Thanks all for the comments! :) It was funny - we did laugh quite a bit over it...but I agree that it is sad too.  I would never use a word unless I knew the definition. 

On another note: I once saw a listing that described the property as being "right across from the water damn!"  LOL.  That made me laugh and cringe at the same time.

And I think "glacial mountain lake" is used too often anyway - it's become cliche like "cozy" and "nestled" and all the other typical buzz words used in listings.

Jan 17, 2010 03:36 AM
Loreena and Michael Yeo
3:16 team REALTY ~ Locally-owned Prosper TX Real Estate Co. - Prosper, TX
Real Estate Agents

Some words are just bad descriptions. It could give the listing a bad taste. TLC, cozy, etc. Means nothing. Clean, well-maintained and immaculate are also descriptions of the beholder.

Jan 17, 2010 03:36 AM
Maureen McCabe
HER Realtors - Columbus, OH
Columbus Ohio Real Estate

We have trouble here spelling Tudor.  I've seen Tutor homes listed in our MLS.  

Jan 17, 2010 04:24 AM
Karen Rice
Keller Williams Real Estate - Hawley, PA
Northeast PA & Lake Wallenpaupack Home Sales

LOL Maureen.  My mom used to talk about an old hotel in the area. When I was a kid, I thought it was called the "Two Door Manor" (always thinking, what a weird name for a until I saw the new owners describe their building in an ad as "Historical Tudor Style Bed and Breakfast" when they opened... then the light bulb came on. She always pronounced it "Two Door."  LOL

Loreena - I agree, so much is relative...I hate trying to come up with something that sounds honest, engaging, and interesting without sounding stupid.

Jan 17, 2010 04:34 AM
Ruthmarie Hicks
Keller Williams NY Realty - 120 Bloomingdale Road #101, White Plains NY 10605 - White Plains, NY

Hi Karen,
I've got a pretty good vocabulary, but I have to say that in general its a bad idea to use a property description that requires a dictionary!  Hopefully, for the sake of the seller, the public will be no better informed than the person who wrote the copy.

Jan 17, 2010 04:52 AM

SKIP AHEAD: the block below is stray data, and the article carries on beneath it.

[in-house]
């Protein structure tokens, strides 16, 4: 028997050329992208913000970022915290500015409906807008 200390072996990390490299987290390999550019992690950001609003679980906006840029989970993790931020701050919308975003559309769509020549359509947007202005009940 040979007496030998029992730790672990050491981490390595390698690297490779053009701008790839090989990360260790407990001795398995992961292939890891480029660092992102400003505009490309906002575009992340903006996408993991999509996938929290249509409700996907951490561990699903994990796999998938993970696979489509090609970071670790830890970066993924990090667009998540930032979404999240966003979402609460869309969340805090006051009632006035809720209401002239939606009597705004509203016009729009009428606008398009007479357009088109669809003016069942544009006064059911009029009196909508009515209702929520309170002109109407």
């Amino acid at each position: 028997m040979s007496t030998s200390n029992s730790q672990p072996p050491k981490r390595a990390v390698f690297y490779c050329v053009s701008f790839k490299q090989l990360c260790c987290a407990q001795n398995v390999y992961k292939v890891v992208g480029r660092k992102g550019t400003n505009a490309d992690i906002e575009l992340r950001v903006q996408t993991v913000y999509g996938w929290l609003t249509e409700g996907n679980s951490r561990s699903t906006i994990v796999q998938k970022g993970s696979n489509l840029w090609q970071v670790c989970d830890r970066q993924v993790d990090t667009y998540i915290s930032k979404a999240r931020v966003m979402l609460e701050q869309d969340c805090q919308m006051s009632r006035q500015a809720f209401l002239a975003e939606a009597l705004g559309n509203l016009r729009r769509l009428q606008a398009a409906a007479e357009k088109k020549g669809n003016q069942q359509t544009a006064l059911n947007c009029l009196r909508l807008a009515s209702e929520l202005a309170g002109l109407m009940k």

Norma Toering Broker for Palos Verdes and Beach Cities
Charlemagne International Properties - Rancho Palos Verdes, CA
Palos Verdes Luxury Homes in L.A.

After location and photos I think descriptive terms are key in generating interest in a property--it's best to know what the word means before you use it.

Jan 17, 2010 05:14 AM
Monique Ting
INET Realty Honolulu, HI - Honolulu, HI
Your agent under the sun

Karen, thank you for sharing that! It made me laugh... We do get our share of misspelled or strange descriptions here too. The latest I came accross is a property described as "walkable"!!!

Jan 17, 2010 02:16 PM
Maureen McCabe
HER Realtors - Columbus, OH
Columbus Ohio Real Estate

I doubt  "walkable" is a mistake.  Hope it's OK to add that link Karen.  

Jan 17, 2010 10:13 PM
Karen Rice
Keller Williams Real Estate - Hawley, PA
Northeast PA & Lake Wallenpaupack Home Sales

The link is OK Maureen - though I have read so many times to avoid using "walk to" or "walking distance" in descriptions due to it sounding discriminatory against handicapped people....hmmm.   Interesting!

Ruthmarie & Norma - absolutely - a buyer should not have to consult a dictionary when reading listing descriptions.

Jan 17, 2010 11:07 PM
Maureen McCabe
HER Realtors - Columbus, OH
Columbus Ohio Real Estate

I remember when they used to say that but I have been in Fair Housing classes in the past 10 years where they've said that is "PC " cr*p from the 90's.  We do a Fair Housing class every 3 years in Ohio to fulfill our Civil Rights Requirement.  I am doing mine this month?  This week?  If appropriate I will ask.

Jan 17, 2010 11:28 PM
Virginia Hepp - Mesquite NV REALTOR
Desert Gold Realty - Mesquite NV Homes For Sale - Mesquite, NV
Mesquite NV Homes and Neighborhoods - Search MLS

The KISS principle is effective in listing descriptions - hard to portray a property when the reader doesn't understand - I do find myself being redundant at times - hope all my listings do not sound like the same property.  :)

Jan 28, 2010 05:21 PM